One day after the check was issued, million dollar lottery winner Urooj Khan was dead.
The initial report from the Cook County (Ill.) Medical Examiner’s office cited natural causes.
But now, authorities say, they’ve determined that Khan’s July 20 death was due to cyanide poisoning. So Chicago police are back on the case.
The 46-year-old Khan, as the Chicago Sun-Times writes, “literally jumped for joy” last June when he figured out he had a $1 million winning ticket in the Illinois Lottery. When he claimed his prize and opted to take it in a lump sum (worth about $425,000 after taxes), Khan said he would be investing much of the windfall in his dry-cleaning business, the newspaper adds.
The check was cut on July 19. “The next night,” as CNN writes, “Khan came home, ate dinner and went to bed, according to an internal police department document obtained by the Chicago Tribune. His family later heard him screaming and took him to a local hospital, where he was later pronounced dead, the paper reported, citing the document.”
According to The Associated Press, an external exam “showed no signs of trauma on Khan’s body. No autopsy was done because, at the time, the Medical Examiner’s Office didn’t generally perform them on people 45 and older unless the death was suspicious, [Cook County Medical Examiner Stephen] Cina said. The cutoff age has since been raised to age 50. After the basic toxicology screening for opiates, cocaine and carbon monoxide came back negative, the death was ruled a result of the narrowing and hardening of coronary arteries.”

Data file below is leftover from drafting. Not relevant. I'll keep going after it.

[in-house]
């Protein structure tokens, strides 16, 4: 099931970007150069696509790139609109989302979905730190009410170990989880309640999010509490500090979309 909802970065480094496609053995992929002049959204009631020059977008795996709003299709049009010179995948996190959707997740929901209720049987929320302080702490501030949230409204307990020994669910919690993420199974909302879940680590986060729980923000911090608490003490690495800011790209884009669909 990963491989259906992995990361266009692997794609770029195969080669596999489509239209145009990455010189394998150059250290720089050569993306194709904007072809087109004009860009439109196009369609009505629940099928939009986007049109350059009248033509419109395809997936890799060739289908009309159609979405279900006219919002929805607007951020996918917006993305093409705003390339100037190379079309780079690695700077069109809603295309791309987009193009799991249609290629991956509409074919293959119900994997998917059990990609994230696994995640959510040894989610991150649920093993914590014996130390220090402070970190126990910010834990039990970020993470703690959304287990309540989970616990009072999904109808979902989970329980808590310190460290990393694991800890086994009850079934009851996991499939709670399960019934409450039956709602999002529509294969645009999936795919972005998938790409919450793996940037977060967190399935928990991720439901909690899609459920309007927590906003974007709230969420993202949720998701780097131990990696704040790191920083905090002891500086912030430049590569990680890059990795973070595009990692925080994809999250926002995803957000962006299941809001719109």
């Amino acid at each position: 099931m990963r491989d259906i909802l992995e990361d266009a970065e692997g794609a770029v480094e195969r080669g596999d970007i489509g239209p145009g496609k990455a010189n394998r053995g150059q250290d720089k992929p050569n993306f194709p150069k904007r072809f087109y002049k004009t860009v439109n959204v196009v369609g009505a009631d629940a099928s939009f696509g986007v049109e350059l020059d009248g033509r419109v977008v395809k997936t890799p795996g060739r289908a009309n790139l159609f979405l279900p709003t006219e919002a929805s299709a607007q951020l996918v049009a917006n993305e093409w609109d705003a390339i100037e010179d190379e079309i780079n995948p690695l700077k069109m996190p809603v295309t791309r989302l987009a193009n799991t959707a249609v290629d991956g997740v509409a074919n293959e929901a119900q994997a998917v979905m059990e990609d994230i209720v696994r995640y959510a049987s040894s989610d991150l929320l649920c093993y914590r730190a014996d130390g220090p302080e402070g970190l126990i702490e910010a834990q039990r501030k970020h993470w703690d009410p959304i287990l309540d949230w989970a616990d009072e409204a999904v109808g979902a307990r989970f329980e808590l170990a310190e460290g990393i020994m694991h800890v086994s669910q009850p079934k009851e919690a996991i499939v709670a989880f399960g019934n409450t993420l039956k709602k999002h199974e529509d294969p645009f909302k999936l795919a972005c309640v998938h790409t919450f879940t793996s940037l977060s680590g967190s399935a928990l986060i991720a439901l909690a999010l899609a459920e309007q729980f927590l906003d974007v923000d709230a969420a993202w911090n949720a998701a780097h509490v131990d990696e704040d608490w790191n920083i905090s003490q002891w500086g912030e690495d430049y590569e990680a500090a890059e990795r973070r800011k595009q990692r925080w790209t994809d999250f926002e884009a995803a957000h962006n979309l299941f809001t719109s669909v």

But “a few days later,” CNN says, “a family member approached the doctor who had examined the body ‘and said they felt uncomfortable that it was being ruled … natural and they suggested that we look into it further,’ the chief medical examiner said.”
So more tests were done. “In late November,” according to CNN, “a more detailed blood analysis came back showing ‘a lethal level of cyanide’ and Khan’s death became a murder case.”
As for the money, according to the AP: The check “was cashed Aug. 15, [lottery spokesman Mike] Lang said, explaining that if a lottery winner dies, the money typically goes to his or her estate.”